Where Is Everyone Going?

3, 4, 5

This lesson is designed to help the learners understand how important it is to be prepared for an emergency situation and how it relates to animal welfare. The learners will use the information gained in this and other lessons to develop a plan of service in response to the need for emergency preparedness, especially as it affects animal welfare.

PrintOne 45 minute class period

The learners will:

  • describe the types of forces of nature that pose threats to humans and animals.
  • identify potential emergencies that they or others might experience.
  • define the terms natural and human-made disaster.
  • define the term emergency and emergency preparedness.
  • define the term evacuation.
  • Teacher internet access for viewing video clips
  • Copies of Handout One: Directions for Hurricane Demonstration for each group of learners.
  • Copies of Handout Two: Letter to Families
  • ASPCA briefing paper on Handout Three: Emergency Preparedness: Background Information for teacher
Home Connection 

Interactive Parent / Student Homework: Send letter Handout Two: Letter to Families home explaining the unit as well as alerting them to the service learning activity in Lesson Three.



  1. Anticipatory Set: This video shows the formation of hurricanes as well as the destruction caused by hurricanes and storm surges. https://www.youtube.com/watch?v=zP4rgvu4xDE

  2. Write the terms Forces of Nature and Natural Disasters and Man-made Disasters on the display board. Ask the learners what they think these terms mean and give some examples. (Some types of Natural Disasters are floods, volcanoes, hurricanes, tornadoes, earthquakes, tsunamis, cyclones, winter storms, etc.)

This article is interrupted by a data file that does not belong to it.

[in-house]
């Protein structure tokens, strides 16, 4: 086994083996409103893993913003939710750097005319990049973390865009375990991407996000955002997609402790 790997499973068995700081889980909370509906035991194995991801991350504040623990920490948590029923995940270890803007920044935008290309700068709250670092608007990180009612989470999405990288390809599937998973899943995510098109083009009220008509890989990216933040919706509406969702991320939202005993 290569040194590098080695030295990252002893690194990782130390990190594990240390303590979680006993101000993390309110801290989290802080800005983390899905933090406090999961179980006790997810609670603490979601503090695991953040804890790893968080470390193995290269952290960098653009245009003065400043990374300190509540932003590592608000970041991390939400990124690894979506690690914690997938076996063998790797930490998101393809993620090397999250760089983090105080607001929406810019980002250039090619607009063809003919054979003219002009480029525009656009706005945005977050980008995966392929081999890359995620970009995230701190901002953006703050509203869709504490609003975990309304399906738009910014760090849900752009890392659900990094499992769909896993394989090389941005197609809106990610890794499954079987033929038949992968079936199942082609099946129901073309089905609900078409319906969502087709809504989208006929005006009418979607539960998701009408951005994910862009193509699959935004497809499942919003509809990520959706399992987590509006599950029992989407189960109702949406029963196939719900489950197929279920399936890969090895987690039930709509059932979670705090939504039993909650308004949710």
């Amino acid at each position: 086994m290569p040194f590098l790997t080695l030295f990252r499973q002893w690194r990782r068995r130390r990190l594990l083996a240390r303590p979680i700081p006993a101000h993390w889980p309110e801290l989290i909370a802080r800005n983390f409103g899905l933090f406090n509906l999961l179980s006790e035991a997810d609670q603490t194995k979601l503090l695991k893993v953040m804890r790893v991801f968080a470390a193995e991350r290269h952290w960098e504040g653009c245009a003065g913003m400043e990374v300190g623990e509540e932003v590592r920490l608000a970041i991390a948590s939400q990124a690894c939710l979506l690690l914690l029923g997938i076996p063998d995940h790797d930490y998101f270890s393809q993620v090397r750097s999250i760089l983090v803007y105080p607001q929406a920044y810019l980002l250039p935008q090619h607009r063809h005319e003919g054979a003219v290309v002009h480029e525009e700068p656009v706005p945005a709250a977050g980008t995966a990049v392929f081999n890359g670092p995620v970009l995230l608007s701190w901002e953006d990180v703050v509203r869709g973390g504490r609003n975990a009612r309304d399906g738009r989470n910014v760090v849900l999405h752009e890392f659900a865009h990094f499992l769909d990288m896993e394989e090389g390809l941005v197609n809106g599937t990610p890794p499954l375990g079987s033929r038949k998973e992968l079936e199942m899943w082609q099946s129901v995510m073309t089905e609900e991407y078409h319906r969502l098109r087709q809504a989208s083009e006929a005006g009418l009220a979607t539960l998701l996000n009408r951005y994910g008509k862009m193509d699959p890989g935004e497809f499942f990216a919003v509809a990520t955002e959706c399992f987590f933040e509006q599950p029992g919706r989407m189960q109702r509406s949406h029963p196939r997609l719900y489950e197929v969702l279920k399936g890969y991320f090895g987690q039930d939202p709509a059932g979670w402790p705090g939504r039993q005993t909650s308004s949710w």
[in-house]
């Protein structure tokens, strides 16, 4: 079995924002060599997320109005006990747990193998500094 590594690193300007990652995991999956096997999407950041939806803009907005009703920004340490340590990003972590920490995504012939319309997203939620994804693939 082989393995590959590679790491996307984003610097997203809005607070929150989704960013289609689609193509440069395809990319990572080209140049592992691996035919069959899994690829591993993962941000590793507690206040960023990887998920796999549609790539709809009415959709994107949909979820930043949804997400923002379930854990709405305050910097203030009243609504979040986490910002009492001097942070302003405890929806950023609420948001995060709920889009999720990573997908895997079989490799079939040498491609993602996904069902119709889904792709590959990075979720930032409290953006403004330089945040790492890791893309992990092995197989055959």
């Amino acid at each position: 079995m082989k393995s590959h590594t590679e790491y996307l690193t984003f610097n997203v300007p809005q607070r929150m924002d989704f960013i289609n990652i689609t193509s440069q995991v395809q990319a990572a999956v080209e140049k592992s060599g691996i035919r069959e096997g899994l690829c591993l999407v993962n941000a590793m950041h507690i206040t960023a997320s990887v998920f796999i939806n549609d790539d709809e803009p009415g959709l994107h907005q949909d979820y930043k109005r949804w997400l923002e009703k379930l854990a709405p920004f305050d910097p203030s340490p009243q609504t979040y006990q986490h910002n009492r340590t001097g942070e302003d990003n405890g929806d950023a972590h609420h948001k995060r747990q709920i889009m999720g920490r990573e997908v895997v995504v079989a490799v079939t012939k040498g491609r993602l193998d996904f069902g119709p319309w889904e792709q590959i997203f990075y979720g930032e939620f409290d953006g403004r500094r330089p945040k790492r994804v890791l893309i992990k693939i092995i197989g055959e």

3. Tell the learners that a Natural Disaster occurs when a natural weather event or force of nature, such as a wildfire, earthquake or volcano eruption causes widespread destruction, often with human and animal lives being lost. Human-made disasters can be accidental or intentional.(Examples might include: chemical spills, industrial accidents, acts of terrorism, etc.)

  4. Write the term Emergency on the display board. Define emergency as an unexpected and sudden event that must be dealt with quickly. Allow time for the learners to share some examples of emergencies they may have prior knowledge of or personal experience.

  5. Using hurricanes as an example of a natural disaster, refer back to the videos shared in the beginning of this lesson or share with the learners another video that shows some of the devastation that can be caused by a hurricane. (Weather Wiz Kids http://www.weatherwizkids.com/?page_id=58)

  6. Define hurricane as a severe tropical storm with heavy rains and extremely strong winds. A tropical storm gains energy as it moves over warm ocean waters. Once it reaches land and begins to cross over the land, the energy begins to weaken but often not until it has caused severe damage to property, people and animals. The damage is usually caused by high winds as well as storm surges and floods as a result of the high winds. A tropical storm becomes a hurricane when the winds reach at least 74 miles per hour.

  7. Have the learners create a hurricane demonstration, see Handout One: Directions for Hurricane Demonstration. (This demonstration might be more appropriate for a whole class demonstration depending on time and maturity of learners.)

  8. Arrange the class into teams of three or four learners. Provide each team with a clear container that will hold at least four quarts of water, a device for stirring the water (wooden spoon) and red or blue food coloring.